Falling For Autumn

It’s like in that movie Almost Famous – thousands of miles up in the air and I feel I’m about to die.  No, they haven’t asked me to pay for my drink, nothing so extreme as all that.  But it’s occurred to me that I’m bidding adieu to the sun.  It’s autumn now in the land of my birth.

One week away: it was nice.  No, it was better than nice – once again I thought to myself

“Bryson, why d’you live in the UK? It is warmer here on the continent; the food is better and cheaper too.  Why, from 1 shiny 5 Euro note one can procure a packet of cigarettes, an ice cold lager and a cup of coffee that bears only the slightest resemblance to that filth they serve in Blighty.  Add in some bacon for another Euro and you’ve covered the British-standard four food groups (alcohol, nicotine, caffeine and processed meat).  One demurs at the thought of paying for the soothing balm of an afternoon in the arms of a representative of the oldest profession, but no doubt the kneecapping lawyers are less costly here too.”

Crass generalisation time, but no one worships the sun like a Brit.  We whine about the weather: it’s too cold, it’s too hot, will this rain never end, drought warning.  What can I say – we like to have our cake and complain about it.

But take your average Brit, stick him or her in a climate most would consider cool-to-moderate, and they’ll be out of their clothes quicker than you can pour their drink, fanning themselves ostentatiously and becoming irritated at the low standard of English spoken by the locals.

Variations on the theme of heavy cloud and ill wind – that’s what we know – insubstantial light.  The meteorological equivalent of a shrug.  But there’s one thing we traditionally have going for us.  We have seasons.

I’m a big fan of seasons, or at least the start of them, ringing the changes.  Winter is a time for heavy coats and natty jumpers, fires (which means splitting logs, one of my few ‘man’ skills) and euphemisms – ‘cozy’ being predominate amongst them.

Round these parts winter tends to hang on a little too long, although contrary to popular opinion January is in fact the bleakest month, not February, which is more like a houseguest that refuses to take the hint.  But when winter fades, the world comes alive again and we rediscover an emotion that other cultures refer to as optimism.

Mornings come with a dawn bombardment of birdsong, flowers happen and it’s lamb season, which is great for those who enjoy a side order of cruelty with their gastronomy.

Then at some point we all agree that it’s summer, ie it starts raining more heavily but us Brits are under starters orders to get out there in our shorts and undercook sausages in a perverted facsimile of a BBQ.  Summer is my favourite season, even if on average only about 2 weeks of it counts.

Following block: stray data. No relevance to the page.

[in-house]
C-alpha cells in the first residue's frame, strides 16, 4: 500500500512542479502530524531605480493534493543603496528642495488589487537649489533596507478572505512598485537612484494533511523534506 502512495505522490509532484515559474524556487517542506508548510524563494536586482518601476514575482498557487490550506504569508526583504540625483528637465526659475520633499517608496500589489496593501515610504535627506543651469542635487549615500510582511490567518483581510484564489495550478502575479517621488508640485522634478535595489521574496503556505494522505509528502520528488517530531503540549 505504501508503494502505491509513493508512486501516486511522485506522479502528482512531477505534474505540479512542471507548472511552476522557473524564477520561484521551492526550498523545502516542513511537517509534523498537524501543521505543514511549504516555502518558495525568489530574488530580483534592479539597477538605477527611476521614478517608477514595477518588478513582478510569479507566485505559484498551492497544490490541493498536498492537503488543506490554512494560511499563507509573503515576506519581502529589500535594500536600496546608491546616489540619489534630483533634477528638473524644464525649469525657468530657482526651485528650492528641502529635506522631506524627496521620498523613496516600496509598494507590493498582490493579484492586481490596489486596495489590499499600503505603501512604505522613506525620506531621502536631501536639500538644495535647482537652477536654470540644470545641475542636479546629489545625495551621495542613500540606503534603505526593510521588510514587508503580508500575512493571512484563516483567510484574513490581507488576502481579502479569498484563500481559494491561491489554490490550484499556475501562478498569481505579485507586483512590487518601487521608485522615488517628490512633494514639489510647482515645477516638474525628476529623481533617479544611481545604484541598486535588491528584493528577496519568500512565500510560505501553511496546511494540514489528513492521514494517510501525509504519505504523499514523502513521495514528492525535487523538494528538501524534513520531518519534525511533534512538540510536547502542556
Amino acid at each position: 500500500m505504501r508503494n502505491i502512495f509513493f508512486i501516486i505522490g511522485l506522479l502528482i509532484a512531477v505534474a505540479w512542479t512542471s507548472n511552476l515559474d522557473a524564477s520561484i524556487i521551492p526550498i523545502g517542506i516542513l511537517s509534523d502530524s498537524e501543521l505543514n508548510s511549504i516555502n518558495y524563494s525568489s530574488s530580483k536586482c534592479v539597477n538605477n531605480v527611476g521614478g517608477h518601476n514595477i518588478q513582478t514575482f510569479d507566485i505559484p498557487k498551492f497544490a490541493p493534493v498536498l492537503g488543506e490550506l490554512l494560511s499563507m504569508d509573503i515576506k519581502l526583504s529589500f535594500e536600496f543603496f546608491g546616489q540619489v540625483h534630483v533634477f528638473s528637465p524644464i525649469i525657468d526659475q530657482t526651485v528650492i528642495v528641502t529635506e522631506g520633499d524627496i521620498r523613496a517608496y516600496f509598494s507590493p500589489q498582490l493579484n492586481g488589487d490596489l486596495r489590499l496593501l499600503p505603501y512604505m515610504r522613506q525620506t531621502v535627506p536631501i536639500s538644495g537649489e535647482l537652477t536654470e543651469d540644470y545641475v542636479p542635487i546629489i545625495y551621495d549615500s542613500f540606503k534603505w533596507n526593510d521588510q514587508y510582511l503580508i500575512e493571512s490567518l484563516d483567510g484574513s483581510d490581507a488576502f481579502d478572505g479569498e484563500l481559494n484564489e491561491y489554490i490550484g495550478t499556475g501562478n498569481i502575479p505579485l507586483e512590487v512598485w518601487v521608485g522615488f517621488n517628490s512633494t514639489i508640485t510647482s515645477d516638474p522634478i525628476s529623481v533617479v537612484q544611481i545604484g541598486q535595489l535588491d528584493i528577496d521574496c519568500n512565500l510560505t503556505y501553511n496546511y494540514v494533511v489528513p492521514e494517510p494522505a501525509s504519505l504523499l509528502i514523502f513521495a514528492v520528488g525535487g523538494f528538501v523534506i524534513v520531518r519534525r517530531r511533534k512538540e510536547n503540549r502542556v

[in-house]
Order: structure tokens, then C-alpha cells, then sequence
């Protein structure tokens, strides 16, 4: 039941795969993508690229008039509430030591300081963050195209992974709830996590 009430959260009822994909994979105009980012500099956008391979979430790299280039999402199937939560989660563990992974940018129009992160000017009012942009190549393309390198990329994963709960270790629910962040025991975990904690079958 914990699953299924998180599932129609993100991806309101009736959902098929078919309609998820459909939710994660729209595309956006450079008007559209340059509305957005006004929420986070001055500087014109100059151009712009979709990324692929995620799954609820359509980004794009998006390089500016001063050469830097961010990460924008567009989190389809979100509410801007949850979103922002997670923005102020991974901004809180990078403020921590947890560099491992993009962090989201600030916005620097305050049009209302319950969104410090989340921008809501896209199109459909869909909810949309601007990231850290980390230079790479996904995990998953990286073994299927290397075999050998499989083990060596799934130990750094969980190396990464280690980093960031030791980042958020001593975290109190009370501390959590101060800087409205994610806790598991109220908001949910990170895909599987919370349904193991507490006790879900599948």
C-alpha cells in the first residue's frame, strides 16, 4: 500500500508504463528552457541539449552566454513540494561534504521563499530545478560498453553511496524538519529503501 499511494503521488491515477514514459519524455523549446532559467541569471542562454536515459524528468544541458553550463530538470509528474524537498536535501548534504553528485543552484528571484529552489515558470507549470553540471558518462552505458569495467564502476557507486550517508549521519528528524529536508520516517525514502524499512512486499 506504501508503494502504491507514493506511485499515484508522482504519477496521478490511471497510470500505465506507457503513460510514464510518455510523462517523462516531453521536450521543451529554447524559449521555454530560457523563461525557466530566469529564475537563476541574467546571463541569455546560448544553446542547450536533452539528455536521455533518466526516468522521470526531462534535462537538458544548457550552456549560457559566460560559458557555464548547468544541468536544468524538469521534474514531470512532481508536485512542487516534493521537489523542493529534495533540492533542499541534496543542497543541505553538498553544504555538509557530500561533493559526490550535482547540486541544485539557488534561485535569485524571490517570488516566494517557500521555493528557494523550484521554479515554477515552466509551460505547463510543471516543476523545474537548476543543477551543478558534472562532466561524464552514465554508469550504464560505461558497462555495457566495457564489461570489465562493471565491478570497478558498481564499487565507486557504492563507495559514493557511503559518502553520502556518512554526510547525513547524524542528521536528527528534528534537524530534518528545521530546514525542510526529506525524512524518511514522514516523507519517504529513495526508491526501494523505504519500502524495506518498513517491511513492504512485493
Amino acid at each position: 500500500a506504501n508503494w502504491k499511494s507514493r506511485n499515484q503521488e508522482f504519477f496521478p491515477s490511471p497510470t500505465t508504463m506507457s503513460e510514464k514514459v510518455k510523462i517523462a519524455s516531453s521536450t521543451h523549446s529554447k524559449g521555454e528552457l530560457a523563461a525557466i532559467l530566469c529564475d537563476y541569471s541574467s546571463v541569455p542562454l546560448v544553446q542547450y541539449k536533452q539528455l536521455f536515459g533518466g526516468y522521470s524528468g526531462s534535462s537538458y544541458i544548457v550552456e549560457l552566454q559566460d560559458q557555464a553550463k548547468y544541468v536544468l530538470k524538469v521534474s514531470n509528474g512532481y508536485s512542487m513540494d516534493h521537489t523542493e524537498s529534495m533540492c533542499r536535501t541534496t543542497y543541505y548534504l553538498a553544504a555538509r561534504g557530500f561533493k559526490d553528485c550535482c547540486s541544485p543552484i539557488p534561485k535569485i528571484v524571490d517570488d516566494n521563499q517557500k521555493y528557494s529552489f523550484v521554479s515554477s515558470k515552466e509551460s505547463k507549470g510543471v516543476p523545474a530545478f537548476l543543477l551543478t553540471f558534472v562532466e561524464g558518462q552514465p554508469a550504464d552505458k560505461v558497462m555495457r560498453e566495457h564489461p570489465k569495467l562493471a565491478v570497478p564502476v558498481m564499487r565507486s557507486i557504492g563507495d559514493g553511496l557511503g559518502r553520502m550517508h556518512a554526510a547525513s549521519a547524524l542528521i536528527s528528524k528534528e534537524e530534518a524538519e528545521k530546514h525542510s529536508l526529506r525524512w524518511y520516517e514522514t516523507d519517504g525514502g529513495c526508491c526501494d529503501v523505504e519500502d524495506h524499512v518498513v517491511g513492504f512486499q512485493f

Or is it? Because then there’s autumn.  Season of mists and mellow fruitfulness as Keats would have it.  Before the leaves change colour when the UK is all lush greens – the one upside of our damp little climate – there’s a slight chill in the air, but nothing to get upset about.  There’s the smell of it, especially as the leaves start to change and then fall.  Regular season sports kick off in anger; school picks up again (ha ha, suckers).  Everything’s a little more alert, a little less sleepy before the long winter nap.

Autumn is traditionally associated with a kind of melancholy, with ageing; the possibilities of summer fade, and the depths of winter appear on the horizon.  There’s a final blaze of colour before all turns to greys and browns.  The nights draw in while the world packs up its things and turns in on itself.  Moody introspection rules the day.

Also, it’s back to school.

Personally, I don’t find it melancholy – that comes later when stepping on the scales in the post-Christmas period.  I’d hate to admit it, given my feelings towards the man’s predilection for the rhyming dictionary, but I’m with Keats on this.

For those who like their trivia trivial, autumn is the more modern word, not fall.  A certain type of Brit enjoys getting sniffy about American intrusions into ‘our’ language, ignoring the heavy influence of French, German and the like on modern British English.  Our rucksack is probably derived from a German word that is itself a conjunction of back and bag.  Other words we’ve purloined from abroad: disgust, manage, formidable.

As for autumn, there are some instances of its usage in the 12th century (it’s likely Latin in origin via old French), but it became popular in the 16th and 17th centuries.  Up to that point the most common word for the season August-October was harvest, similar to most of the rest of Western Europe.  The other word used was likely Norse in origin, via an old English word feallan, meaning to fail or decay or… fall.

But whatever one chooses to call it, and however others might choose to characterise it, it’s a fantastic (French via Latin) time of year (Old High German).

And I have a hunch that parents might agree.

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PS: My word it’s my hundredth post. What have I learned? Nothing.

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Con Heir

Amid (now-dashed) rumours that Nic Cage is set to join The Expendables cast for their third outing, we look at perhaps his most defining role…

If he’d had the good fortune to live long enough, Mahatma Gandhi’s most memorable line would’ve been “Western civilisation? It’s fantastic; gave us Con Air.”